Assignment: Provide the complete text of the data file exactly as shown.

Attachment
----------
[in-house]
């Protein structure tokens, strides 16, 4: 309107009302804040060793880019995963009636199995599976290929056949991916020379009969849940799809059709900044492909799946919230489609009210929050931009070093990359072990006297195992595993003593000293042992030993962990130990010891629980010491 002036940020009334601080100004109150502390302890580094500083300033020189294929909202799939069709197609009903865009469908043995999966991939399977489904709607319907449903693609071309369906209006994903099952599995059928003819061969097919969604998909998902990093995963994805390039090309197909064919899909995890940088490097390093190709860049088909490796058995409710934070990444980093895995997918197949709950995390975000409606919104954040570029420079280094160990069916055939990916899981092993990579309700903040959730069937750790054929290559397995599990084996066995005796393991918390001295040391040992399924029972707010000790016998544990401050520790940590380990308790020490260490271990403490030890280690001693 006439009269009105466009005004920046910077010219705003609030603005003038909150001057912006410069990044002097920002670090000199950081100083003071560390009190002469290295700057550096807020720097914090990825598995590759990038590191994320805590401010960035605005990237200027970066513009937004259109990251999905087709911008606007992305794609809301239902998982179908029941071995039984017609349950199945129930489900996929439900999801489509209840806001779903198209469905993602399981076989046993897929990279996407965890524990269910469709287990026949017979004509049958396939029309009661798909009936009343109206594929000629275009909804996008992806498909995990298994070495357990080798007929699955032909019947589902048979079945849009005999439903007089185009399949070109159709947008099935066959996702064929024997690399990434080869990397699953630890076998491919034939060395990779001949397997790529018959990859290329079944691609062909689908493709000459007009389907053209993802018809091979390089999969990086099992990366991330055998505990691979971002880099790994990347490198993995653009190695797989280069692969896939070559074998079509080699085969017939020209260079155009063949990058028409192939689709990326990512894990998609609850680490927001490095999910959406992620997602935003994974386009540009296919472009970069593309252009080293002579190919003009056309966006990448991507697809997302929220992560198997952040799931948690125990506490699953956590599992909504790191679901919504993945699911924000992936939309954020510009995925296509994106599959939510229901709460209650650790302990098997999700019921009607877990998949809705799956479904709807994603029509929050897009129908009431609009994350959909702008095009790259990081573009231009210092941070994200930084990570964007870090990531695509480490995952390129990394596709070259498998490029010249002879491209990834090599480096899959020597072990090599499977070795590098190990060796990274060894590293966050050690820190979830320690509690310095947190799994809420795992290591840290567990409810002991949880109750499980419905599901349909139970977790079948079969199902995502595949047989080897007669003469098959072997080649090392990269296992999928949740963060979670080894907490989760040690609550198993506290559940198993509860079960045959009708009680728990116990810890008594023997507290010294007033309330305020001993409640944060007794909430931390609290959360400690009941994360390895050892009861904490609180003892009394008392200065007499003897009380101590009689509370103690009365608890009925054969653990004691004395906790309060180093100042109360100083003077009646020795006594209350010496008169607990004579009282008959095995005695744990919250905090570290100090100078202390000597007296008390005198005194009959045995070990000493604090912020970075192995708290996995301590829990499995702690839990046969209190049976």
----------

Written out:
[in-house]
């Protein structure tokens, strides 16, 4: 309107009302804040060793880019995963009636199995599976290929056949991916020379009969849940799809059709900044492909799946919230489609009210929050931009070093990359072990006297195992595993003593000293042992030993962990130990010891629980010491 002036940020009334601080100004109150502390302890580094500083300033020189294929909202799939069709197609009903865009469908043995999966991939399977489904709607319907449903693609071309369906209006994903099952599995059928003819061969097919969604998909998902990093995963994805390039090309197909064919899909995890940088490097390093190709860049088909490796058995409710934070990444980093895995997918197949709950995390975000409606919104954040570029420079280094160990069916055939990916899981092993990579309700903040959730069937750790054929290559397995599990084996066995005796393991918390001295040391040992399924029972707010000790016998544990401050520790940590380990308790020490260490271990403490030890280690001693 006439009269009105466009005004920046910077010219705003609030603005003038909150001057912006410069990044002097920002670090000199950081100083003071560390009190002469290295700057550096807020720097914090990825598995590759990038590191994320805590401010960035605005990237200027970066513009937004259109990251999905087709911008606007992305794609809301239902998982179908029941071995039984017609349950199945129930489900996929439900999801489509209840806001779903198209469905993602399981076989046993897929990279996407965890524990269910469709287990026949017979004509049958396939029309009661798909009936009343109206594929000629275009909804996008992806498909995990298994070495357990080798007929699955032909019947589902048979079945849009005999439903007089185009399949070109159709947008099935066959996702064929024997690399990434080869990397699953630890076998491919034939060395990779001949397997790529018959990859290329079944691609062909689908493709000459007009389907053209993802018809091979390089999969990086099992990366991330055998505990691979971002880099790994990347490198993995653009190695797989280069692969896939070559074998079509080699085969017939020209260079155009063949990058028409192939689709990326990512894990998609609850680490927001490095999910959406992620997602935003994974386009540009296919472009970069593309252009080293002579190919003009056309966006990448991507697809997302929220992560198997952040799931948690125990506490699953956590599992909504790191679901919504993945699911924000992936939309954020510009995925296509994106599959939510229901709460209650650790302990098997999700019921009607877990998949809705799956479904709807994603029509929050897009129908009431609009994350959909702008095009790259990081573009231009210092941070994200930084990570964007870090990531695509480490995952390129990394596709070259498998490029010249002879491209990834090599480096899959020597072990090599499977070795590098190990060796990274060894590293966050050690820190979830320690509690310095947190799994809420795992290591840290567990409810002991949880109750499980419905599901349909139970977790079948079969199902995502595949047989080897007669003469098959072997080649090392990269296992999928949740963060979670080894907490989760040690609550198993506290559940198993509860079960045959009708009680728990116990810890008594023997507290010294007033309330305020001993409640944060007794909430931390609290959360400690009941994360390895050892009861904490609180003892009394008392200065007499003897009380101590009689509370103690009365608890009925054969653990004691004395906790309060180093100042109360100083003077009646020795006594209350010496008169607990004579009282008959095995005695744990919250905090570290100090100078202390000597007296008390005198005194009959045995070990000493604090912020970075192995708290996995301590829990499995702690839990046969209190049976």